Roush Review: Flying High With Supergirl
She's neither bird nor plane, but you knew that already. The great news is that CBS's spiffy Supergirl is anything but plain, and as primetime's newest superhero Kara Zor-el—you can call her Kara—Glee's Melissa Benoist rises to the occasion, cloaked in an endearing dorkiness and earnest gumption that compares well with Christopher Reeve's classic interpretation of Kara's better-known Man-of-Steel cousin.
Steely really isn't Kara's thing. Think sunny. As we learn Kara's back story, charmed by Benoist's aw-shucks lack of attitude, it's her bashful, klutzy modesty that initially defines her. Originally sent from the doomed planet Krypton to be her baby cousin's protector, adolescent Kara got lost in space and didn't crash-land until long after Superman had already become front-page news. She may have decided that "Earth didn't need another hero" so she hid her gifts into her early 20s, but TV is always hungry for a new Super-star—and so is Kara's Devil Wears Prada-style boss, brittle publisher Cat Grant (an amusingly wispy Calista Flockhart), who declares, "Besides fatty foods, there is nothing people love more than a hero."
Cue a damaged jetliner plummeting toward National City, and Kara finally leaps into action, revealing herself to a public that's only slightly less astonished than she is: "I almost forgot how to fly, and how it felt." And how did it feel? It felt good. Like Barry Allen on the CW's The Flash, Kara is exhilarated and liberated by her powers, not tortured. Despite the trepidation of her adopted sister Alex (Grey's Anatomy's Chyler Leigh), she's eager to share—confiding in smitten co-worker Winn (Smash's affable Jeremy Jordan), "I embraced who I am and I don't want to stop."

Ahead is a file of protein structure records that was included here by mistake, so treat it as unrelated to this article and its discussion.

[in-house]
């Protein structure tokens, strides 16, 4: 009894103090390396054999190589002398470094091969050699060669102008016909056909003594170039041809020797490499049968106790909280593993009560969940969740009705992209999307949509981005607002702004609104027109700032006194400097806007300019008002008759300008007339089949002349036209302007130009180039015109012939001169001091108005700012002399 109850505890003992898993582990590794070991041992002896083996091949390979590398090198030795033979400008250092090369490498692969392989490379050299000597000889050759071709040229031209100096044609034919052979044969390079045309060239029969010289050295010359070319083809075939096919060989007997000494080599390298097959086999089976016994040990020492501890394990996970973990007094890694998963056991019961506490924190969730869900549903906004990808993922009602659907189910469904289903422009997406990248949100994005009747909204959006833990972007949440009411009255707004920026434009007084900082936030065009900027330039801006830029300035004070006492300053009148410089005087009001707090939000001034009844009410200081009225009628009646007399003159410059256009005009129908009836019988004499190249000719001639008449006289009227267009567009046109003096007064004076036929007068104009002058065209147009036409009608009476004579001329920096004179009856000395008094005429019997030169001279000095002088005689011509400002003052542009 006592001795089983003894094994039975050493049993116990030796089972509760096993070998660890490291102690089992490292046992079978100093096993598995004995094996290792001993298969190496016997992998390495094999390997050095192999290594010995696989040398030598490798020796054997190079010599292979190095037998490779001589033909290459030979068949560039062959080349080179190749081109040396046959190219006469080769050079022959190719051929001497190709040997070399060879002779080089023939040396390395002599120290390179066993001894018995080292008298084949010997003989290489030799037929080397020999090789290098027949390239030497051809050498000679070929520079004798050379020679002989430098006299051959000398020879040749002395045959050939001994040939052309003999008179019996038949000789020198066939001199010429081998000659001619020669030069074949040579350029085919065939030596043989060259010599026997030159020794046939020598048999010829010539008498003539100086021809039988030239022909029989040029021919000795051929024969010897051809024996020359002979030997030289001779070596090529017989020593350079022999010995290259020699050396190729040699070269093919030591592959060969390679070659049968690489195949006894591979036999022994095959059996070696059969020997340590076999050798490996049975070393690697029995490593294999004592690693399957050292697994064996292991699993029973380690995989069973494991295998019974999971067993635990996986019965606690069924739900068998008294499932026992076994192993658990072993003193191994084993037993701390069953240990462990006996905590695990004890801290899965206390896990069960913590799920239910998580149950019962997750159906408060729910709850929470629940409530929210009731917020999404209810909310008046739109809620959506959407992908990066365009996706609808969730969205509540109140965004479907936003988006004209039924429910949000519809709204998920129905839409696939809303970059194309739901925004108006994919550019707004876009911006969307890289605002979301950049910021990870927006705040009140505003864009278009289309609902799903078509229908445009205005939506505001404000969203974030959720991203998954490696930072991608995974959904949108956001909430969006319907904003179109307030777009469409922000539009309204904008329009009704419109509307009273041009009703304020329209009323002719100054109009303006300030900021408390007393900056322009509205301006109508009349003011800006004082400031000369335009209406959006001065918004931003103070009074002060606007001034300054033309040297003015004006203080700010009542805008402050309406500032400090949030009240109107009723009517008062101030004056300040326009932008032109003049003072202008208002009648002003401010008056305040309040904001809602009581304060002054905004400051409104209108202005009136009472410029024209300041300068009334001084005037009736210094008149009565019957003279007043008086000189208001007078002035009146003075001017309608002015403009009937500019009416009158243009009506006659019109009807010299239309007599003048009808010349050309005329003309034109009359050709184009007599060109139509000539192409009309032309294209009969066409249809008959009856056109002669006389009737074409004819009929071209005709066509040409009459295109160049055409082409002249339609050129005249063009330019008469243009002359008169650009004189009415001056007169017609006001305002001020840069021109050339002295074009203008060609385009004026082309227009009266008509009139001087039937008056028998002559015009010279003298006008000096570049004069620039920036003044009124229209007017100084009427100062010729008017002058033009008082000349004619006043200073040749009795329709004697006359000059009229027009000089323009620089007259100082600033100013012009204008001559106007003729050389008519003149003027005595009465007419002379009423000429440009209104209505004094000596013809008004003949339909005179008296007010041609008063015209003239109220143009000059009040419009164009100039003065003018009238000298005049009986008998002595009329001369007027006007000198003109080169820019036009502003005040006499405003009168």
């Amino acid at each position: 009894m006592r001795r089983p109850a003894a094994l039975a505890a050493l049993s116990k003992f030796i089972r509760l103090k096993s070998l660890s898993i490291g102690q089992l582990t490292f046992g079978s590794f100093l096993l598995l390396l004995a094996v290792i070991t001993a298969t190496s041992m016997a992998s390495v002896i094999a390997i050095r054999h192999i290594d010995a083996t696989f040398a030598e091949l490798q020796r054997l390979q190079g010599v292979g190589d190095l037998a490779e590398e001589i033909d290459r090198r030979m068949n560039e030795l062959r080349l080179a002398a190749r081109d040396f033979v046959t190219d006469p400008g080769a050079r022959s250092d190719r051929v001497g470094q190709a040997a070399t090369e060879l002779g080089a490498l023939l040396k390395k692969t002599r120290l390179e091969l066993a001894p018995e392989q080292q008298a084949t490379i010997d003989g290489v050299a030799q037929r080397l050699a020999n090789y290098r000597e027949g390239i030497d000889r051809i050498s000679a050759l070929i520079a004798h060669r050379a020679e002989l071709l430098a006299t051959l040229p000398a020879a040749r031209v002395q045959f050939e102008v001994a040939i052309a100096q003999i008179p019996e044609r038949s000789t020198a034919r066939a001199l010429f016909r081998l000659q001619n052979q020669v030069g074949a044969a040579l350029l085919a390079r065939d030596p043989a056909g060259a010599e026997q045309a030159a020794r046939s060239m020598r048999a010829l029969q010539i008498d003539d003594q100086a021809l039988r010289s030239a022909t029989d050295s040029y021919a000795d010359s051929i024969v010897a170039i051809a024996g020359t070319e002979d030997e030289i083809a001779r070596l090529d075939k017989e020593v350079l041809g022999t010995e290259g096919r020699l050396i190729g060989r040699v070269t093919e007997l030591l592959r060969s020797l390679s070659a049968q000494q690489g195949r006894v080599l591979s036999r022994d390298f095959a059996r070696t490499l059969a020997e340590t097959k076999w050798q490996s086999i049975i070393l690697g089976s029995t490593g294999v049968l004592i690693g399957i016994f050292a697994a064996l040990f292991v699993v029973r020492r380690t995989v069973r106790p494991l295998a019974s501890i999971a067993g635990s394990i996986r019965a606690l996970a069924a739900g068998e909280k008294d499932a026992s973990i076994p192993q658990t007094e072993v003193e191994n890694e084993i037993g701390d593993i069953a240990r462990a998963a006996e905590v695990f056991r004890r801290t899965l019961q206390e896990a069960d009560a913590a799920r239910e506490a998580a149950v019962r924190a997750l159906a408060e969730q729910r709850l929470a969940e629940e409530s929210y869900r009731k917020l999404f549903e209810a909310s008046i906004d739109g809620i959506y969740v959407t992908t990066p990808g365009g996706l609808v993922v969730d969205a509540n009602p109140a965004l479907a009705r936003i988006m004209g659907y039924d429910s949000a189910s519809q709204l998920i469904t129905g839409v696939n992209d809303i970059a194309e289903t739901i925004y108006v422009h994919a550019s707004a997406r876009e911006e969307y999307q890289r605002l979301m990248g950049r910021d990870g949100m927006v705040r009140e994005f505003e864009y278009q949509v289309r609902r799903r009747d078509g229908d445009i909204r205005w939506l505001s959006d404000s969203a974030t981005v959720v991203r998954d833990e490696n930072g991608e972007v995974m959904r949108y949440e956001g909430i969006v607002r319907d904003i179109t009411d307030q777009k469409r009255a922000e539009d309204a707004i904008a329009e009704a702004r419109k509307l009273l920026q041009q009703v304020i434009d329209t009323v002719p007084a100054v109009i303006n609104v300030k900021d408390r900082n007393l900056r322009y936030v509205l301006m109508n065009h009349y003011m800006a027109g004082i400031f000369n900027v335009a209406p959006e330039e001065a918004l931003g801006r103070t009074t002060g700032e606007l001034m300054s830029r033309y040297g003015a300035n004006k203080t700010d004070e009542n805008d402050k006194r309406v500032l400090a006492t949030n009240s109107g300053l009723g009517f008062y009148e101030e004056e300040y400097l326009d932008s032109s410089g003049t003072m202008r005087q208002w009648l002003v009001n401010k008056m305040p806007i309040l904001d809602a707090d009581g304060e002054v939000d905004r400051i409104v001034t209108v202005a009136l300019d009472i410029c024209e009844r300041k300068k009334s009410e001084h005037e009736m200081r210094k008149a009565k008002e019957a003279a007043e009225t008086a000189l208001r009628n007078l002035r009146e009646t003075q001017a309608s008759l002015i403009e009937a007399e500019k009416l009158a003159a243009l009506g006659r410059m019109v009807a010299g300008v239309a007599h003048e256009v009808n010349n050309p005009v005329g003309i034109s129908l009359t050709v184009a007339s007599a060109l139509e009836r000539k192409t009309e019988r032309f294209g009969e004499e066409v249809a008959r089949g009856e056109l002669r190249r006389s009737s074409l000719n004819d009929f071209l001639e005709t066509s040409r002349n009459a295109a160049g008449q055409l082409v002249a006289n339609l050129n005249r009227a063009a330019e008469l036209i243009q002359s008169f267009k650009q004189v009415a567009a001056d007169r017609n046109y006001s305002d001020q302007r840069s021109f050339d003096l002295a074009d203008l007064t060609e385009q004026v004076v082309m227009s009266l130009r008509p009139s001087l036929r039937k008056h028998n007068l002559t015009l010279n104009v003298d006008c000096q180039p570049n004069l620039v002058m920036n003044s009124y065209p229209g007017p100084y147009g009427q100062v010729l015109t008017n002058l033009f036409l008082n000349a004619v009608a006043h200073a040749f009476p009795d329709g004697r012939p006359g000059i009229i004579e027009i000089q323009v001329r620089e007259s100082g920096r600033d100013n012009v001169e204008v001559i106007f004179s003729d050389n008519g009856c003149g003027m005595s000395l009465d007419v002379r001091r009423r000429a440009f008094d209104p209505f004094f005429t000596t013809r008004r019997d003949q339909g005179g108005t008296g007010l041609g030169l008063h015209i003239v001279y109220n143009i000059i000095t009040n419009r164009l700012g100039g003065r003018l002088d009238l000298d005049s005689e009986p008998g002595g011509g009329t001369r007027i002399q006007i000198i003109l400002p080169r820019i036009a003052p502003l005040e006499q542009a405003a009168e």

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Supergirl doesn't overdo the empowerment theme, although when Kara sheepishly complains to Cat about the media instantly giving their new idol the patronizing moniker "Supergirl," Cat barks back, "What do you think is so bad about 'girl'? … Isn't the real problem you?" The show, created and produced by (among others) the prolific Greg Berlanti, delivers a proper blend of wonder and danger, spiced with workplace humor and even a hint at romance. The newly arrived James (not Jimmy) Olson, photographer turned art director, is a Pulitzer-winning hunk played by Mehcad Brooks, who leaves awkward late-bloomer Kara even more tongue-tied than usual.
The trajectory of Supergirl presumably will chart Kara's embrace of her outer hero and inner woman as she combats super villains who, like her, were trapped in the Phantom Zone and only now are coming into their own. I'm rooting for her, hoping she'll find a happier reception than NBC's moribund Heroes, reborn but not nearly as revitalized as this fresh twist on an enduring legend.
Supergirl premieres Monday, Oct. 26, 8:30/7:30c on CBS (regular time period: 8/7c, Mondays).
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